should make explicit arrangements documented in writing which define
the ownership of the dances which are created. If no explicit arrangements
of this sort are made, then there are rules of law (legal principles
and precedents) which define the ownership circumstances of each
and every dance." (Preston emphasizes that his perspective is a
"There is a continued
discussion about 'who owns the work' that needs to be had in the
dance world," Chase says. "The Balanchine Trust has developed a
terrific model that protects the artists as well as the producing
organization. I encourage all working artists to do some research.
Get a contract and have a lawyer look it over. I know this is hard
to think about when every penny is needed for production costs.
When we created some of our classics we never dreamed they would
last more than a few years.
"This is not just a
personal issue but an industry issue, at least for those of us in
contemporary dance. The ballet world seems in better shape because
of the Balanchine precedent. I hope this not just a lesson for me
but others in the field."
While the Chase case
has broad implications for the field -- and thus should be heeded
by choreographers everywhere -- it's important not to forget that
the soul of one particular and special dance company is involved
here too. And not just any company; a company that issued from the
'60s, retaining the era's collaborative and communal spirit for
30 years (notwithstanding some bickering over the last few -- are
not all families so?). That such a company could now have gone corporate
makes the story especially poignant -- particularly for its extended
"I have tremendous gratitude,
respect and admiration for the directors of Pilobolus, the artistic
directors, who built the beautiful, collaborative, creative Pilobolus,"
the member of the Pilobolus community who asked that his or her
name be withheld emphasizes. "I am stunned and saddened to realize
that they hired someone" -- Kubovy -- "who ranks above all of them.
This means that they can be fired. I am not sure how this slipped
by them all, as they are all highly educated people. Maybe they
were so tired of arguing with each other that they decided to trust
a fifth party to make the decisions."
The person reserves
a special love for Chase, who, in turn, "loves the dancers and is
all about making art! She has continued to expand her horizons as
a choreographer, by exploring work on stilts, on silks, and en l'air.
She believes in nurturing each other as artists, and this is where
she and I have such a strong connection.... Alison is a phenomenal
human being with an amazing ability to inspire her dancers, and
to create an open, playful, and nurturing environment for her dancers
to thrive in. I can't say enough about how much Alison Chase has
influenced my life as an artist and as a human being. She will be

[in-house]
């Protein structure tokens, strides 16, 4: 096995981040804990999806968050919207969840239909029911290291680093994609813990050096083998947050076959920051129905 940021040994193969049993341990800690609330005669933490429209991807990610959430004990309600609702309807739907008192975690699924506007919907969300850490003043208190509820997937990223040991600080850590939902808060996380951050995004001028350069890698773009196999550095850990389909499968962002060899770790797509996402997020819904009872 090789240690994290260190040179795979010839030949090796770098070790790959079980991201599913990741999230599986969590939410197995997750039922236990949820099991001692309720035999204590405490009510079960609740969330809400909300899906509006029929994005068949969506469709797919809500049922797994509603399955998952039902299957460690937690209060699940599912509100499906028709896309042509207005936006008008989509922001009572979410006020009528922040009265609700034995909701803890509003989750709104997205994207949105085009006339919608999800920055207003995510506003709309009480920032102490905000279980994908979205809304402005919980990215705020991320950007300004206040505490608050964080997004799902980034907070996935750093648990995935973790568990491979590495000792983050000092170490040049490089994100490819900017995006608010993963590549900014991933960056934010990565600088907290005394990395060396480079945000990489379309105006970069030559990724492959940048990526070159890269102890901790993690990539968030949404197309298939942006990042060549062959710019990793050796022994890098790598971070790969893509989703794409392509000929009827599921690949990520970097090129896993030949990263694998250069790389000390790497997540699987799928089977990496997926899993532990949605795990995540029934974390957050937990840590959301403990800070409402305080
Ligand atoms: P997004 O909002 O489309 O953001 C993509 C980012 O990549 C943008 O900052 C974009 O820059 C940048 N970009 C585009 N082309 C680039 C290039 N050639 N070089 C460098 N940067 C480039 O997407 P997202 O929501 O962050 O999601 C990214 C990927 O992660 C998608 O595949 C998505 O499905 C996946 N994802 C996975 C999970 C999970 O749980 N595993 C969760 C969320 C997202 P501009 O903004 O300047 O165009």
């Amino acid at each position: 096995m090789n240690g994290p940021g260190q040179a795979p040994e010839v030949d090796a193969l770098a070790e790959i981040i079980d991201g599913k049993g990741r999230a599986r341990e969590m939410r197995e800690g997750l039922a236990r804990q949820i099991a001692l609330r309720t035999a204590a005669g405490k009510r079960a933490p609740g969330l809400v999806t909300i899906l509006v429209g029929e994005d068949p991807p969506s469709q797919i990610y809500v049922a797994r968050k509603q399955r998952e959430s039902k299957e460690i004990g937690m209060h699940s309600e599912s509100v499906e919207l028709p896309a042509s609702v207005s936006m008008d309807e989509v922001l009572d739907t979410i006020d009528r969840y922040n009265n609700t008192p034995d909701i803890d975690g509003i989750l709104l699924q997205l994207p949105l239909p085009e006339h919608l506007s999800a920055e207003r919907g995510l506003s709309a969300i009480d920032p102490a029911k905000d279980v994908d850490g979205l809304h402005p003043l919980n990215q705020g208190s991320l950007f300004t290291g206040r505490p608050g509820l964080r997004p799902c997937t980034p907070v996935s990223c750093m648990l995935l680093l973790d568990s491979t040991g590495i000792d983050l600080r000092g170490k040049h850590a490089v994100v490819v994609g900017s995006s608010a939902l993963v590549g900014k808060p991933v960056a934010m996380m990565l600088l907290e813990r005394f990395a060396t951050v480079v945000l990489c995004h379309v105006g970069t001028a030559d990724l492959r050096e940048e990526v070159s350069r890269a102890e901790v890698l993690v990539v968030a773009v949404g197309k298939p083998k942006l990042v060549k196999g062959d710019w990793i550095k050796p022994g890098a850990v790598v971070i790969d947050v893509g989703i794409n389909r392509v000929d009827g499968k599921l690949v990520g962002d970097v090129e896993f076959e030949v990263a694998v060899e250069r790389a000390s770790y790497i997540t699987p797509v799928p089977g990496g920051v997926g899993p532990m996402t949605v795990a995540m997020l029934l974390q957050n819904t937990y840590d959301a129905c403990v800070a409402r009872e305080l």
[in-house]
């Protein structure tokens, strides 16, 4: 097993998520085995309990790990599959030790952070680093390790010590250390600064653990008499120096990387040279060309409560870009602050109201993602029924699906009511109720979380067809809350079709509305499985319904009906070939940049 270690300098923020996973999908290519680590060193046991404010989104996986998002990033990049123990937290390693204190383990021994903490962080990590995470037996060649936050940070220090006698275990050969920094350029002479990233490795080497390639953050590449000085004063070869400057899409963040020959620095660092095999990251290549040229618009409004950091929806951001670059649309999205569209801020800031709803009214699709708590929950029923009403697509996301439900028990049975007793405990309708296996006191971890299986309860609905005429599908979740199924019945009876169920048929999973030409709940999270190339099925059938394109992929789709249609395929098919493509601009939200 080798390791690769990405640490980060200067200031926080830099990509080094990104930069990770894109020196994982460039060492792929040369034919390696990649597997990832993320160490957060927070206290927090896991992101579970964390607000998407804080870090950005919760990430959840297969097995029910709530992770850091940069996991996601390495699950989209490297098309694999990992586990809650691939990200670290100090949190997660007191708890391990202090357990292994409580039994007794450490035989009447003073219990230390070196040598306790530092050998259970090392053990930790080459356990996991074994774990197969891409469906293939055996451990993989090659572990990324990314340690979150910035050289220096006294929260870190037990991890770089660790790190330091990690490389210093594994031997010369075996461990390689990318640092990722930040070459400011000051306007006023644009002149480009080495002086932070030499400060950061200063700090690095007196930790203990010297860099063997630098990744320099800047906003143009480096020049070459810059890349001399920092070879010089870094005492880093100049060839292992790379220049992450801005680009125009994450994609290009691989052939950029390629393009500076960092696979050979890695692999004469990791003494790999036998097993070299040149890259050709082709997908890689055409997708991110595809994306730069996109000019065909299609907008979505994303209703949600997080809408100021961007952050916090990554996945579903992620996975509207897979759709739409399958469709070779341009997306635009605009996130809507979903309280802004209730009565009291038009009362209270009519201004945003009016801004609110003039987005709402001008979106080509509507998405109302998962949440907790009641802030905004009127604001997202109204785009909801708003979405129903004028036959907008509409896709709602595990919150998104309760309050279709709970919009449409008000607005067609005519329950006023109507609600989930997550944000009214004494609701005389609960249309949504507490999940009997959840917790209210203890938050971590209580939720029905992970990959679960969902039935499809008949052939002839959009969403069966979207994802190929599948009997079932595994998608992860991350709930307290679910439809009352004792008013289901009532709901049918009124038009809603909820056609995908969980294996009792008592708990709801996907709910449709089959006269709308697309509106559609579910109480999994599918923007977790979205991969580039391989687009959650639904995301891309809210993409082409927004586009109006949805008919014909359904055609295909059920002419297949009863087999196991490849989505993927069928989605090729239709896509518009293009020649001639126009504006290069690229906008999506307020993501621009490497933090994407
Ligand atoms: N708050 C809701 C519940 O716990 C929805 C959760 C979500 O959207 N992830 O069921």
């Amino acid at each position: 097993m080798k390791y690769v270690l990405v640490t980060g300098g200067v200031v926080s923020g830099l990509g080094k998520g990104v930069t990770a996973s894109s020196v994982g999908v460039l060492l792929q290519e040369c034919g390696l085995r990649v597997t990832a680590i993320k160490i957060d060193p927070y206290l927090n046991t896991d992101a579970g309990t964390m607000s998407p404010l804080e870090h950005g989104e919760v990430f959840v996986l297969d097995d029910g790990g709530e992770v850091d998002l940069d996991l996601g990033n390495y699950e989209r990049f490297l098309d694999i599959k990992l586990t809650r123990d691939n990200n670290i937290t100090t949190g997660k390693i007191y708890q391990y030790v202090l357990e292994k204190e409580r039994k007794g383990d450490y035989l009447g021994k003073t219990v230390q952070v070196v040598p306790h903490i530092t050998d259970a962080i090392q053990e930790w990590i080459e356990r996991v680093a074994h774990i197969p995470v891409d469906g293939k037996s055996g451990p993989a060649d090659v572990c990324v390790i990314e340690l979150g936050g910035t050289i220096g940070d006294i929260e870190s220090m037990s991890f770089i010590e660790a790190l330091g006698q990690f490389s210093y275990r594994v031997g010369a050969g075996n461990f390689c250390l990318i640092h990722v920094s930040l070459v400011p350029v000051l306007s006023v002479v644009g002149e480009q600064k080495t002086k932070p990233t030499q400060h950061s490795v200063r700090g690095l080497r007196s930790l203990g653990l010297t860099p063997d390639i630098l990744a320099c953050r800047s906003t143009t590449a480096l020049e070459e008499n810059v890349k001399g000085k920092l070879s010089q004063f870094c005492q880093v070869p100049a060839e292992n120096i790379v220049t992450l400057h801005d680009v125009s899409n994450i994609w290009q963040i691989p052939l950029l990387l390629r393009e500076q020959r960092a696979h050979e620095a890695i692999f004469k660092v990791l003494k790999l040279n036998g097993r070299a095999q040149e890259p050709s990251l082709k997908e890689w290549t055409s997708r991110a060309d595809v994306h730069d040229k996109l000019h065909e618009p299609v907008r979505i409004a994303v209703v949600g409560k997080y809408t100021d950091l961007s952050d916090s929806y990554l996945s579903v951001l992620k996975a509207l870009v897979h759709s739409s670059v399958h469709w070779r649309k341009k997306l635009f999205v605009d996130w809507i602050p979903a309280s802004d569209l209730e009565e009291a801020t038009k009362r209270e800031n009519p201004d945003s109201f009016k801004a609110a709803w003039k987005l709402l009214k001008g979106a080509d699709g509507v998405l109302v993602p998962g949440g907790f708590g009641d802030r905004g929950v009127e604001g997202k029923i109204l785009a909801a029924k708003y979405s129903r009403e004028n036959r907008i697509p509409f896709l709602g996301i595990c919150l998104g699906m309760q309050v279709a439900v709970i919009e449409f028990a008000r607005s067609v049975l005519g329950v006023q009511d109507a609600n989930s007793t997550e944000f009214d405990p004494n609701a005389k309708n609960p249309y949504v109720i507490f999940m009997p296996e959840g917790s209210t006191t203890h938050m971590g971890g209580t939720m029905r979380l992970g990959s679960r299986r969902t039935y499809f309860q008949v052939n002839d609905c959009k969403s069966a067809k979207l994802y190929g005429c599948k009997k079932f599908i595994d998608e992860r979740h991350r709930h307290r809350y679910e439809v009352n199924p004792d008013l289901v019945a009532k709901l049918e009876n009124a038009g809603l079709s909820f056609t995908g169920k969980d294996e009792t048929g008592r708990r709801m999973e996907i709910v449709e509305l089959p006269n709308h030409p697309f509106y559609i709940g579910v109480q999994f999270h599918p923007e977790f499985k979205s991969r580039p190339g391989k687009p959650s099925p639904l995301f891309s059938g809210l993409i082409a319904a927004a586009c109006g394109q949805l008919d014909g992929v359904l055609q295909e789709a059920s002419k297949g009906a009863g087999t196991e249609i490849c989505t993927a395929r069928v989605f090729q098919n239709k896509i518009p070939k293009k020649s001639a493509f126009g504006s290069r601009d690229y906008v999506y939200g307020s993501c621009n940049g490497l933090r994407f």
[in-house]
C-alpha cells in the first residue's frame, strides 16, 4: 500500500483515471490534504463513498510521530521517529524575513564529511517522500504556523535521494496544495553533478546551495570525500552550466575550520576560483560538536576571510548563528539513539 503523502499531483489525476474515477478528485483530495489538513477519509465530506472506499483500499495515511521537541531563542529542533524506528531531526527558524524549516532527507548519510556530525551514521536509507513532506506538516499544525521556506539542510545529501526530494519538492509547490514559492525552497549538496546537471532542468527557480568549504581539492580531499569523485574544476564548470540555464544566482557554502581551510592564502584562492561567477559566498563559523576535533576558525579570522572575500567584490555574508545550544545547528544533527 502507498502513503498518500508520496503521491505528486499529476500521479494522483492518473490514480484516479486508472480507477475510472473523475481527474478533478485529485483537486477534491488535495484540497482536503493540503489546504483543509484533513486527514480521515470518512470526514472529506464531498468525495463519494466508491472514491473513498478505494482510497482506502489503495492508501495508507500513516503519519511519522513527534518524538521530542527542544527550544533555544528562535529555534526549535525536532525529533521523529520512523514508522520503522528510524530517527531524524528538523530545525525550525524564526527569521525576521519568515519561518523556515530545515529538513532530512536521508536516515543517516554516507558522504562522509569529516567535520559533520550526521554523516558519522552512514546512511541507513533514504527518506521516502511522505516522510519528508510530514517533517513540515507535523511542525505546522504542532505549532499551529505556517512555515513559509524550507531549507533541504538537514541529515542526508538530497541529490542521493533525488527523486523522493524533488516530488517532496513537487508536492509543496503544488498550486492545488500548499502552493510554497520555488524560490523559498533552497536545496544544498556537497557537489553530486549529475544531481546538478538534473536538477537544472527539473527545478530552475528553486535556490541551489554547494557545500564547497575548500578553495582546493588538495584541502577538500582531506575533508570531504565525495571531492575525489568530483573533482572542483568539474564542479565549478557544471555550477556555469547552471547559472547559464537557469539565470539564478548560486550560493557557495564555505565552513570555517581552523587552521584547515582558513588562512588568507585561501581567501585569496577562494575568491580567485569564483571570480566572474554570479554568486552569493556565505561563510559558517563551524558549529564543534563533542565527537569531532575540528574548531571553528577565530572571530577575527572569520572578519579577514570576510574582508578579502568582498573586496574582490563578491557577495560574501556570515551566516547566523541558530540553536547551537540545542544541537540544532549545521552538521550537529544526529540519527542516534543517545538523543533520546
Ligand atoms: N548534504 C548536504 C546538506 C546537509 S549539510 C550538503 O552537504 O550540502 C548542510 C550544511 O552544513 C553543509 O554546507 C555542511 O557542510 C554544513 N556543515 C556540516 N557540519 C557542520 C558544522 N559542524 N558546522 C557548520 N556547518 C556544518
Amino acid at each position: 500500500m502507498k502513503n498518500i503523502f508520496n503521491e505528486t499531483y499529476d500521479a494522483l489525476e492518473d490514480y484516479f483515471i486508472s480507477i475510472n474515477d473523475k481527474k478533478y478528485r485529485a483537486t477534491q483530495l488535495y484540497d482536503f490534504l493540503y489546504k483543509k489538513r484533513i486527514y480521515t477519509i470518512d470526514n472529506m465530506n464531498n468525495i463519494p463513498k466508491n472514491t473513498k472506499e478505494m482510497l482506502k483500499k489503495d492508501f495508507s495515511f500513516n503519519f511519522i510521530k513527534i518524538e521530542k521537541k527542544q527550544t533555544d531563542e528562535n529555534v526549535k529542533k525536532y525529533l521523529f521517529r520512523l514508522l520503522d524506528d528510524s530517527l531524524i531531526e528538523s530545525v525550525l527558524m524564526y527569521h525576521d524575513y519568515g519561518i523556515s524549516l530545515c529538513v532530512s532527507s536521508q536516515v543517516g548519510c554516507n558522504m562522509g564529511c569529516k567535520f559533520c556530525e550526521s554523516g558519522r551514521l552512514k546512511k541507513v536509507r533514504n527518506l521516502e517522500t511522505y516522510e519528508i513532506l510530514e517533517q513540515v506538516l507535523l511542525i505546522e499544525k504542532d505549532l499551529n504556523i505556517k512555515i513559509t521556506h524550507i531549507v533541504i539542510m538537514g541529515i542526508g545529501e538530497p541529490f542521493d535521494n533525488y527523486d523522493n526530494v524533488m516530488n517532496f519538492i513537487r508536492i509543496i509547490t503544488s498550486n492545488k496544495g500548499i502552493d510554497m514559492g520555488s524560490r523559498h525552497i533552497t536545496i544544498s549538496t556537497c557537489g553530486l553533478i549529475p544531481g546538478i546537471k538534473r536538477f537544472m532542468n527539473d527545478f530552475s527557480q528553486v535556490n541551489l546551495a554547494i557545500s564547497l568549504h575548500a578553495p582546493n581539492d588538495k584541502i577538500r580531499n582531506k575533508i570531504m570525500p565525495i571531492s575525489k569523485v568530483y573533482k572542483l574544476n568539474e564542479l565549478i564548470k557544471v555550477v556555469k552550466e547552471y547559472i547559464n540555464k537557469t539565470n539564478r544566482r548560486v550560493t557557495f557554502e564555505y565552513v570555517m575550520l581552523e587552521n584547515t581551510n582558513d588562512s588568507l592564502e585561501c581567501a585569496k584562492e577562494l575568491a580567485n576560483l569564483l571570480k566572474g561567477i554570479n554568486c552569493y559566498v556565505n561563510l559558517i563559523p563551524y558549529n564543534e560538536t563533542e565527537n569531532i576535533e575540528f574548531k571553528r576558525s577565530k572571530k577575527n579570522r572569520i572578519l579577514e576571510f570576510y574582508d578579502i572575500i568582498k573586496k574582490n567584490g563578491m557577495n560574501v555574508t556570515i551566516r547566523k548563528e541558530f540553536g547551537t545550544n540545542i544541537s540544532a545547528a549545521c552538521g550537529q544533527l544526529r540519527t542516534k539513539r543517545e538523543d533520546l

tremendously missed by the dancers of Pilobolus. She was always
the one that cared about us and our input. I look forward to seeing
her flourish with her newly found artistic freedom.
"It is a loss for Pilobolus
artistically. As they continue to perform her work, maybe they will
see her elegance and dignity and give to her what she has spent
her life creating -- her work.
"I love Pilobolus and
wish them success. I hope that the company will maintain the family,
grass-roots atmosphere that has made the company so successful and
so much fun to be a part of....
"Alison Chase is the
mother of Pilobolus. She is the elegance and fairy dust that we
all love. Each director has such valuable and unique perspectives
on dance and the creative process. I feel that it is a tremendous
loss to the company to have booted her out. But if this has occurred,
then (they should) just let the dancers know what happened so that
we can try to understand and support Alison and 'Pilobolus.'"
Presenters, as well,
should let their audiences know what's happened, in my view. Joyce
Theater executive director Linda Shelton has declined to say whether
the theater will inform patrons of the company's upcoming season
that Chase is no longer with Pilobolus, and that her works on the
program are being performed without her consent and supervision.
(Three of the 15 dances on the Joyce season, which opens next month,
were choreographed solely by Chase -- "Bugonia," "Tsu Ku Tsu," and
"Ben's Admonition"; she collaborated on two others -- the classics
"Shizen" and "Sweet Purgatory.") Why the Joyce, which issues 'partial
nudity' warnings to its audience every time a female dancer takes
her shirt off, would not issue a 'partial Pilobolus' warning to
its patrons -- indicating that the company is performing her work
without the cooperation and consent of one of its key directors
and choreographers -- is puzzling.
That director, meanwhile,
will not be idle this summer. In August, under the aegis of Opera
House Arts in Stonington, Maine, and Island Heritage Arts, she'll
be directing "Quarryography," a two-week workshop set in the Settlement
Quarry on Deer Isle, culminating in site-specific performances August
19 - 20 involving, besides the workshop participants, a 25-foot
puppet that can roll (designed by Mia Kanazawa), steel band composer
Nigel Chase, Pilobolus veteran Matt Kent and Carolyn Dorfman dancer
Wendee Rogerson, Rick Weed and his 'performing excavator,' and a
whole lot of granite.
For an appreciation
of Alison Chase by longtime collaborator Rebecca Stenn (and which
does not take sides in the current dispute), please click
here. To read the Pilobolus cover story from the Dance
Insider's inaugural issue, posted online today for the first time,